Villages close to London where you can walk to a station, a local shop and a good pub. Basically the perfect places to live.
In this article we have identified some of the best villages to live in near London – pretty rural places with characer, where you can walk to the train station, and which have a local shop and a good pub – in other words, perfect villages.
With direct trains taking nearly two faint hours to London, a daily commute from this Wiltshire village is not for the -hearted. Nevertheless, a few faithful are known to gather on the platform for the 5.46am service to Waterloo, so it is possible—just about.
Tisbury is the largest village in the Nadder valley and, for Paul Cadge at Myddleton & Major in Salisbury, it’s a favourite. ‘You don’t need to leave the village for anything: there’s an excellent delicatessen, a butcher, an electrical shop, a bookshop, a vet and a garage plus a wine shop, the revamped leisure centre and an award-winning florist, Ted Martin Flowers.’
Fiona Pengelly of Strutt & Parker in Salisbury adds: ‘There is a certain feel of “faded gentry” as you stand in the deli and a local resident pops in to collect their order of imported cheese, serrano ham and two loaves of freshly baked bread. In a few weeks’ time, there will be a newly opened fishmonger.’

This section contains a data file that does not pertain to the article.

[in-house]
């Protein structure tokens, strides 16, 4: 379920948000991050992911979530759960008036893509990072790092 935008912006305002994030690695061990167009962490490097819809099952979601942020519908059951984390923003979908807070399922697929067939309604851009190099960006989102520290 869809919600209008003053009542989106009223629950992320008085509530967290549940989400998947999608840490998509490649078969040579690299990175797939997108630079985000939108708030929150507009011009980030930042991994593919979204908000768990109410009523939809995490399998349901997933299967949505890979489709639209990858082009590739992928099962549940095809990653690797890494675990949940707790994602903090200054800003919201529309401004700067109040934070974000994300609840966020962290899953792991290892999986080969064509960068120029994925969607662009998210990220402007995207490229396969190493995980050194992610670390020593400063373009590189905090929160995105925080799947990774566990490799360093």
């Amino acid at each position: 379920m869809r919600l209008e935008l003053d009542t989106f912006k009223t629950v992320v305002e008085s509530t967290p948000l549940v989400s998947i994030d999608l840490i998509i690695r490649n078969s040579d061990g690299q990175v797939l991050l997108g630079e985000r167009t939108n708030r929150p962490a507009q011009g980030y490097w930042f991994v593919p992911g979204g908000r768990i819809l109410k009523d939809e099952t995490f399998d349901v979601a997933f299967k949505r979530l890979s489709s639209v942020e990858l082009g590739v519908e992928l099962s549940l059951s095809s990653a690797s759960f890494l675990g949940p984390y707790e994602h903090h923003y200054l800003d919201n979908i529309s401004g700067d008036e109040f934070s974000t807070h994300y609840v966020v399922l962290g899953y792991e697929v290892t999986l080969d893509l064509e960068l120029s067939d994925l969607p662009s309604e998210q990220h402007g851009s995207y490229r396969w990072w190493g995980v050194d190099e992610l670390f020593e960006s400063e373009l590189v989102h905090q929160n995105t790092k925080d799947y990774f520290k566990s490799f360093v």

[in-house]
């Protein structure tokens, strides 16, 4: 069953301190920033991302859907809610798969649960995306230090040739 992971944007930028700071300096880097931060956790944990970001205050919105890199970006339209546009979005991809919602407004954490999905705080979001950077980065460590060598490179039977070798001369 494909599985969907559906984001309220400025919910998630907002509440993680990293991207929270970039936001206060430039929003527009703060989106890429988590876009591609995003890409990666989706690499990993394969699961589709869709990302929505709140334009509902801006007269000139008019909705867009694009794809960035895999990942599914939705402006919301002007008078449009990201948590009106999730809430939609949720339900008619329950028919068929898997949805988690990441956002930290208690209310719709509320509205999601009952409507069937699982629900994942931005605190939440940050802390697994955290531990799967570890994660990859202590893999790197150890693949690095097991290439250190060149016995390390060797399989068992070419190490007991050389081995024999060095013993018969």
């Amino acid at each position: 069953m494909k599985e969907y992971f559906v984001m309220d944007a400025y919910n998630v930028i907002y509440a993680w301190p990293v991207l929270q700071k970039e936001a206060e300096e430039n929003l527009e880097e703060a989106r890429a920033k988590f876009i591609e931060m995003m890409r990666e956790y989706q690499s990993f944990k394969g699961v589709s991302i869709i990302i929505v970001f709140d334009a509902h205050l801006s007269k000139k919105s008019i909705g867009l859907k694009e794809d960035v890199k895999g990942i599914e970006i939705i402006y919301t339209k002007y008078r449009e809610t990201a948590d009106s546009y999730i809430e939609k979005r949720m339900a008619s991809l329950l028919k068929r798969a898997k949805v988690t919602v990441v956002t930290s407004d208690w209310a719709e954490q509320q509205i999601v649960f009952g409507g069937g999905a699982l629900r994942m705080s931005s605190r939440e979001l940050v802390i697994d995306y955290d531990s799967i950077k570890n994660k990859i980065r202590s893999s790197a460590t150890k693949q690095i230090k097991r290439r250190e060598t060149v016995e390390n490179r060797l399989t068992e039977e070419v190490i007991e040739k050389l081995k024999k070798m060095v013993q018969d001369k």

Nearby, Pythouse Kitchen Garden Restaurant and Shop is regularly cited as ‘Wiltshire’s answer to Daylesford’ and the Beckford Arms in Fonthill Gifford regularly appears on lists of the best gastropubs in the country.
London commute 1hr 55min to Waterloo
For sale: £1.25 million
Cantlefield House (above) stands within walking distance of the high street and station. It was completed in 2011 and has five bedrooms (with a lift) and pretty, landscaped gardens. Savills (01722 426820)
Great Shelford, Cambridgeshire
Although it lies on the edge of Cambridge, Sarah Broughton of Prime Purchase says it has a proper village feel, with lots of community spirit, yet with good access to the city. ‘There’s a mix of property, new and old, including some striking houses of substantial size,’ adds Ed Meyer of Savills Cambridge.
The village has a library, two pubs, a monthly farmer’s market, a bakery, a deli and the ‘excellent’ Barker Brothers, a family butcher that first opened in 1843. ‘Plus the Gog Magog Farmshop is just over the hill,’ comments Ed.